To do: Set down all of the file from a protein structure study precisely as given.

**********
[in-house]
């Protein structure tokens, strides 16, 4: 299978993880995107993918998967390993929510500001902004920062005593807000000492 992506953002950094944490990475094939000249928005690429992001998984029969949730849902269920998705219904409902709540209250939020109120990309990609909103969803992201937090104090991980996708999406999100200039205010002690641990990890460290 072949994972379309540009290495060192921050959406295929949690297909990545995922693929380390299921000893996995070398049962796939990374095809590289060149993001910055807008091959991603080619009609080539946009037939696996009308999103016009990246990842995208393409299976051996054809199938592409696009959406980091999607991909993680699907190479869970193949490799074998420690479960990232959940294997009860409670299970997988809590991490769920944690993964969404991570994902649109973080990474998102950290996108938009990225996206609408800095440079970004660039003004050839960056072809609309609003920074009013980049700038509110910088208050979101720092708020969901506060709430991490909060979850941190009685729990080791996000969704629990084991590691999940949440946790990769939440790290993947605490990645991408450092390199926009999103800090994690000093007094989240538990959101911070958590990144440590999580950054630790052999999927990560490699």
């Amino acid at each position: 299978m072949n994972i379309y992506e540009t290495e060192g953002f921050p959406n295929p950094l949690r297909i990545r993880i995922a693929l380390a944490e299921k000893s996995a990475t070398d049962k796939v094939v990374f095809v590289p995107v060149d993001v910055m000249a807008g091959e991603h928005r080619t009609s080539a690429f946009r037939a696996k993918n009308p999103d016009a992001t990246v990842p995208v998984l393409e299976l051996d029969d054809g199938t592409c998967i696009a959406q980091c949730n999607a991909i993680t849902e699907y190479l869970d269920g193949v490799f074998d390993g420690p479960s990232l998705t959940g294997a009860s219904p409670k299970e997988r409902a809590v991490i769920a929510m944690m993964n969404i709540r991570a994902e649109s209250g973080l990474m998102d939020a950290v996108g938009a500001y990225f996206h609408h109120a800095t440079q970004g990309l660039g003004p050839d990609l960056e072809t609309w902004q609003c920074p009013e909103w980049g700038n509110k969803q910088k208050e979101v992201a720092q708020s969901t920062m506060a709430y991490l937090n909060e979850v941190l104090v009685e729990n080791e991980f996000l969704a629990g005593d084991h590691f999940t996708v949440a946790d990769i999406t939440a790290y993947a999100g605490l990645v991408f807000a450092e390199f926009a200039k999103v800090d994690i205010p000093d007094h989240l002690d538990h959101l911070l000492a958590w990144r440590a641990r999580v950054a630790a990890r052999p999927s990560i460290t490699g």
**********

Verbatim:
[in-house]
């Protein structure tokens, strides 16, 4: 299978993880995107993918998967390993929510500001902004920062005593807000000492 992506953002950094944490990475094939000249928005690429992001998984029969949730849902269920998705219904409902709540209250939020109120990309990609909103969803992201937090104090991980996708999406999100200039205010002690641990990890460290 072949994972379309540009290495060192921050959406295929949690297909990545995922693929380390299921000893996995070398049962796939990374095809590289060149993001910055807008091959991603080619009609080539946009037939696996009308999103016009990246990842995208393409299976051996054809199938592409696009959406980091999607991909993680699907190479869970193949490799074998420690479960990232959940294997009860409670299970997988809590991490769920944690993964969404991570994902649109973080990474998102950290996108938009990225996206609408800095440079970004660039003004050839960056072809609309609003920074009013980049700038509110910088208050979101720092708020969901506060709430991490909060979850941190009685729990080791996000969704629990084991590691999940949440946790990769939440790290993947605490990645991408450092390199926009999103800090994690000093007094989240538990959101911070958590990144440590999580950054630790052999999927990560490699």
């Amino acid at each position: 299978m072949n994972i379309y992506e540009t290495e060192g953002f921050p959406n295929p950094l949690r297909i990545r993880i995922a693929l380390a944490e299921k000893s996995a990475t070398d049962k796939v094939v990374f095809v590289p995107v060149d993001v910055m000249a807008g091959e991603h928005r080619t009609s080539a690429f946009r037939a696996k993918n009308p999103d016009a992001t990246v990842p995208v998984l393409e299976l051996d029969d054809g199938t592409c998967i696009a959406q980091c949730n999607a991909i993680t849902e699907y190479l869970d269920g193949v490799f074998d390993g420690p479960s990232l998705t959940g294997a009860s219904p409670k299970e997988r409902a809590v991490i769920a929510m944690m993964n969404i709540r991570a994902e649109s209250g973080l990474m998102d939020a950290v996108g938009a500001y990225f996206h609408h109120a800095t440079q970004g990309l660039g003004p050839d990609l960056e072809t609309w902004q609003c920074p009013e909103w980049g700038n509110k969803q910088k208050e979101v992201a720092q708020s969901t920062m506060a709430y991490l937090n909060e979850v941190l104090v009685e729990n080791e991980f996000l969704a629990g005593d084991h590691f999940t996708v949440a946790d990769i999406t939440a790290y993947a999100g605490l990645v991408f807000a450092e390199f926009a200039k999103v800090d994690i205010p000093d007094h989240l002690d538990h959101l911070l000492a958590w990144r440590a641990r999580v950054a630790a990890r052999p999927s990560i460290t490699g």